Husband And Wife Members Of Sports Betting Ring Sentenced
PHILADELPHIA – Joseph and Anna Rose Vitelli, of Conshohocken, PA, were sentenced today for their roles in a Racketeering conspiracy involving the Mastronardo Bookmaking Organization. Joseph Vitelli, 71, was sentenced to five months in prison and three years of supervised release, with the first five months served on house arrest. His wife, Anna Rose, 67, was sentenced to five months in prison and three years of supervised release, with the first five months served on house arrest. Harry Murray, 62, of Boca Raton, FL, was also sentenced today for his role in the Racketeering conspiracy. Murray was sentenced to eight months in prison and two years of supervised release, with the first eight months served on house arrest. U.S. District Court Judge Jan E. DuBois handed down the sentences.
The Mastronardo Bookmaking Organization was a multi-million dollar sports betting operation with bettors throughout the U.S. At its peak, the organization had more than 1,000 bettors and was generating millions of dollars a year. The Vitellis and Murray were among 15 defendants charged by indictment with Racketeering conspiracy in the case. All 15 of those defendants pleaded guilty prior to trial. The government will forfeit approximately $3.7 million as a result of the guilty pleas in this case.
Joseph Vitelli and Anna Rose Vitelli owned J & A Check Cashing in Philadelphia. From 2005–2010, J & A Check Cashing laundered over $500,000 of checks to assist the Mastronardo Bookmaking Organization. And, in 2005 and 2006, the couple allowed the Mastronardo Bookmaking Organization to use a second floor office to run the illegal gambling business.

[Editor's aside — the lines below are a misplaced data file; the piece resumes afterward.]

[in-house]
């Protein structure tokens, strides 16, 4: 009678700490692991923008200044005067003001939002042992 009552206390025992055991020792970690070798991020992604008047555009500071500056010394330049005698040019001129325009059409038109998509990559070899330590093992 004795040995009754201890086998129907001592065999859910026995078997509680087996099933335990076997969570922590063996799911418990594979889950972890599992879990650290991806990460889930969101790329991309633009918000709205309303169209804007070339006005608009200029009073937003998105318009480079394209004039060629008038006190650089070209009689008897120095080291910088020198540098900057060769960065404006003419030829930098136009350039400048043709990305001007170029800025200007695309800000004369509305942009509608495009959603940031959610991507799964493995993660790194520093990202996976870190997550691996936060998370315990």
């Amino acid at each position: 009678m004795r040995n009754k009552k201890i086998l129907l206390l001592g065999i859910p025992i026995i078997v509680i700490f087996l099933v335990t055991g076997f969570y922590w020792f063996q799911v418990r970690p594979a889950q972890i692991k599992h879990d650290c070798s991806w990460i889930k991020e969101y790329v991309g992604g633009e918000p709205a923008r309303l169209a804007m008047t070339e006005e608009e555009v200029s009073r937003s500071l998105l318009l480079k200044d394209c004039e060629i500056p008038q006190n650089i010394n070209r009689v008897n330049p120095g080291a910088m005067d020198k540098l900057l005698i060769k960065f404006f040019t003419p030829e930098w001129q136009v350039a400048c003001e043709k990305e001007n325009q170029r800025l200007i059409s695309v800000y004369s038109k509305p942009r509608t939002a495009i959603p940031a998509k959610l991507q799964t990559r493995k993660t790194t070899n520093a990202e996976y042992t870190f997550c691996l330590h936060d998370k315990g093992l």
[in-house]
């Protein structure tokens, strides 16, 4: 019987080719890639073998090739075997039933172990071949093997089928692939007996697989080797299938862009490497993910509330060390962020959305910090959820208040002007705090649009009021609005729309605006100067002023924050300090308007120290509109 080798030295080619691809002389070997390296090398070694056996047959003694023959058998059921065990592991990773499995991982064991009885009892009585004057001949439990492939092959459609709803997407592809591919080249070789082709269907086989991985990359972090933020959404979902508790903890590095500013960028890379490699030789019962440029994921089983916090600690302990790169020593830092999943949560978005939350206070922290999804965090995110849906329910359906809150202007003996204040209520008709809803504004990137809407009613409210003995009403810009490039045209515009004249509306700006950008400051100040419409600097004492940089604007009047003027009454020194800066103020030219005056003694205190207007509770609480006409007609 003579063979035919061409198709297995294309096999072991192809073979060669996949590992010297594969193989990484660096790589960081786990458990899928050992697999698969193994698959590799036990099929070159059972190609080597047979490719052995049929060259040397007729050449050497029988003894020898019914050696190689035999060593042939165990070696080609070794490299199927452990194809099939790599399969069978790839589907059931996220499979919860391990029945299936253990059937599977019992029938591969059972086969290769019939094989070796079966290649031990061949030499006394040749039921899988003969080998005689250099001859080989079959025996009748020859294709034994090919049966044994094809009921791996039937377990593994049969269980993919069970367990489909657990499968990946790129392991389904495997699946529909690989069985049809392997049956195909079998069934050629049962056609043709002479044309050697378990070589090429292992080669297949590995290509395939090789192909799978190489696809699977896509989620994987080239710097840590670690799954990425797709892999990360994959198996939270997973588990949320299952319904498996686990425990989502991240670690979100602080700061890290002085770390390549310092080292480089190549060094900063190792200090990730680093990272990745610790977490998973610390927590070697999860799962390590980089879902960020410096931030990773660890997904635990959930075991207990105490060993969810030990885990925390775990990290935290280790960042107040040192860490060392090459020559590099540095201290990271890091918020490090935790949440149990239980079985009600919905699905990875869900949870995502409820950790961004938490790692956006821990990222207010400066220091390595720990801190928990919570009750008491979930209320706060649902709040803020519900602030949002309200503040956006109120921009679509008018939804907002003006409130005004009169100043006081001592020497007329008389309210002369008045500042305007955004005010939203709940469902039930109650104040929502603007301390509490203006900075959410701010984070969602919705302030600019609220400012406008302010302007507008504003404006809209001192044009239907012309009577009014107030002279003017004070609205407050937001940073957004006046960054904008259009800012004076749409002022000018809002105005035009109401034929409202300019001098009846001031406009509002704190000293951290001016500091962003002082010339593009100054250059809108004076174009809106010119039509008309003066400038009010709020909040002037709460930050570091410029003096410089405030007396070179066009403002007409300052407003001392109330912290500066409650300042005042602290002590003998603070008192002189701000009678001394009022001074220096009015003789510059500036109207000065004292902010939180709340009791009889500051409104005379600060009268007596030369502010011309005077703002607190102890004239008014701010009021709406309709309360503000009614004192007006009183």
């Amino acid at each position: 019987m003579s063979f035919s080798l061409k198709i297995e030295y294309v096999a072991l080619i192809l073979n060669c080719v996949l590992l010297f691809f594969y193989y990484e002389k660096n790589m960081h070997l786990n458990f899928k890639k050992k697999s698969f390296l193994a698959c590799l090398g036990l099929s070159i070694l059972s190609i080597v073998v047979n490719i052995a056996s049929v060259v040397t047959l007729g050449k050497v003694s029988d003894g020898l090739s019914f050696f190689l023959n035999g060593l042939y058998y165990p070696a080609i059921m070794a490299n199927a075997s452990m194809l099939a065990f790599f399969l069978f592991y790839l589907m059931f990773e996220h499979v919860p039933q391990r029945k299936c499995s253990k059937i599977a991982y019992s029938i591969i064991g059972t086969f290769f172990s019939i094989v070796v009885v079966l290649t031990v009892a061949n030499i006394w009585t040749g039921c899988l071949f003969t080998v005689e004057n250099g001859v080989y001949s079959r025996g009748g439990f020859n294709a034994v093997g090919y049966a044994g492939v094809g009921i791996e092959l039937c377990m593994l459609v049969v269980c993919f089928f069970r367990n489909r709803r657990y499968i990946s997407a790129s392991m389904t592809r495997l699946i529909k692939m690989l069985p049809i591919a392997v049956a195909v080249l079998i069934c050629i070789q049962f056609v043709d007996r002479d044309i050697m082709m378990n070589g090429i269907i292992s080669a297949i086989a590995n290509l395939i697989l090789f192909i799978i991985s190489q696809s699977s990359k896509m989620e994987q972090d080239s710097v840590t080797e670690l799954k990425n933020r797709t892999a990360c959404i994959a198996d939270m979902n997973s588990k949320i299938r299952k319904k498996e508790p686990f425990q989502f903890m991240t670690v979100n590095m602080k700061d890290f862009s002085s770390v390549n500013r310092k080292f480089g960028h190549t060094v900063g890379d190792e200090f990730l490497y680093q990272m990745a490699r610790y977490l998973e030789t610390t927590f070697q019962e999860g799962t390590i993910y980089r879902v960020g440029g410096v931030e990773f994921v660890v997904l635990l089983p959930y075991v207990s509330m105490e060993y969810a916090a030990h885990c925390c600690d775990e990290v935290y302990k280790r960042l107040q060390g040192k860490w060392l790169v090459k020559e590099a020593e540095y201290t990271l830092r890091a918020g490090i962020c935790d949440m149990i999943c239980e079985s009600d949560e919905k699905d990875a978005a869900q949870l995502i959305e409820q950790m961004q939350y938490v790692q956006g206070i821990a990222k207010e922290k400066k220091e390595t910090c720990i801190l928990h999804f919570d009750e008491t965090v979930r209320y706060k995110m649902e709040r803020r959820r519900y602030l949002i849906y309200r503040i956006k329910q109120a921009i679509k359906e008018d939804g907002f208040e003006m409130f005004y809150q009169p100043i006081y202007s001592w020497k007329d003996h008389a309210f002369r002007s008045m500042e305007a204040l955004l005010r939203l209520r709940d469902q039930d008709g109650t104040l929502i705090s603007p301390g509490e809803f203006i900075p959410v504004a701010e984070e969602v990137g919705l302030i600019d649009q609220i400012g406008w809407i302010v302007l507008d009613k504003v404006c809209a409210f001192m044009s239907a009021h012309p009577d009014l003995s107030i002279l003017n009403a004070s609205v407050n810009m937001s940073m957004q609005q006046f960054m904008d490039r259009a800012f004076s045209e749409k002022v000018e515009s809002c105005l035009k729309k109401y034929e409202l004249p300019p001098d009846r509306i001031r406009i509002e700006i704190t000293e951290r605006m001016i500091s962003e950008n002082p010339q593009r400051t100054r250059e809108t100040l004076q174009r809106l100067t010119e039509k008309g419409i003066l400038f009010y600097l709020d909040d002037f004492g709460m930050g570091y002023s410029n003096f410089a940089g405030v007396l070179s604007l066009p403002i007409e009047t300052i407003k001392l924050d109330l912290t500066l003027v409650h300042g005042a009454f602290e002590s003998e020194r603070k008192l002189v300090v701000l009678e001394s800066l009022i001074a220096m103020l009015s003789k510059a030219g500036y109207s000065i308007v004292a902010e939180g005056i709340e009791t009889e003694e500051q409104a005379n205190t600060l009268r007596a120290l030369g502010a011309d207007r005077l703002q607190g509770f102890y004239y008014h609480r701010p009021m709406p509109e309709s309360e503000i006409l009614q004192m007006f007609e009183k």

Murray was a bookmaker in Florida. He pleaded guilty to his role in three separate money laundering conspiracies, including the use of J & A Check Cashing to launder gambling proceeds. In March 2010, Joseph V. Mastronardo, Jr., in a conversation with Murray, commented “Well times like this I’m happy I’m a bookmaker,” to which Murray responded, “Me too.”
Between January 1, 2005 and January 1, 2011, the organization utilized internet websites and telephone numbers that allowed bettors to place sports bets on football, baseball, basketball, golf, horse racing, and other sporting events. Residents of Costa Rica staffed the internet and telephone sites. Members of the organization used telephone, Skype, email, text messaging, and in-person communication to take bets and collect or deliver payments that ranged from $1,000 to more than $100,000.
Prior to today’s hearings, four other defendants had been sentenced. Joseph Vito Mastronardo, Jr., was sentenced to 20 months in prison and a $100,000 fine. His son, Joseph F. Mastronardo, was sentenced was sentenced to five months in prison, three years of supervised release, with the first five months served on house arrest, and a $5,000 fine. His brother, John Vito Mastronardo, was sentenced to nine months in prison, three years of supervised release, with the first five months served on house arrest, and a $5,000 fine. An associate, Eric Woehlcke, was sentenced to eight months in prison, three years of supervised release, with the first eight months served on house arrest, and a $3,000 fine.
The case was investigated by the Federal Bureau of Investigation, the Internal Revenue Service Criminal Investigation, the Montgomery County Detective Bureau, and the Montgomery County District Attorney’s Office. It is being prosecuted by Assistant United States Attorney Jason P. Bologna.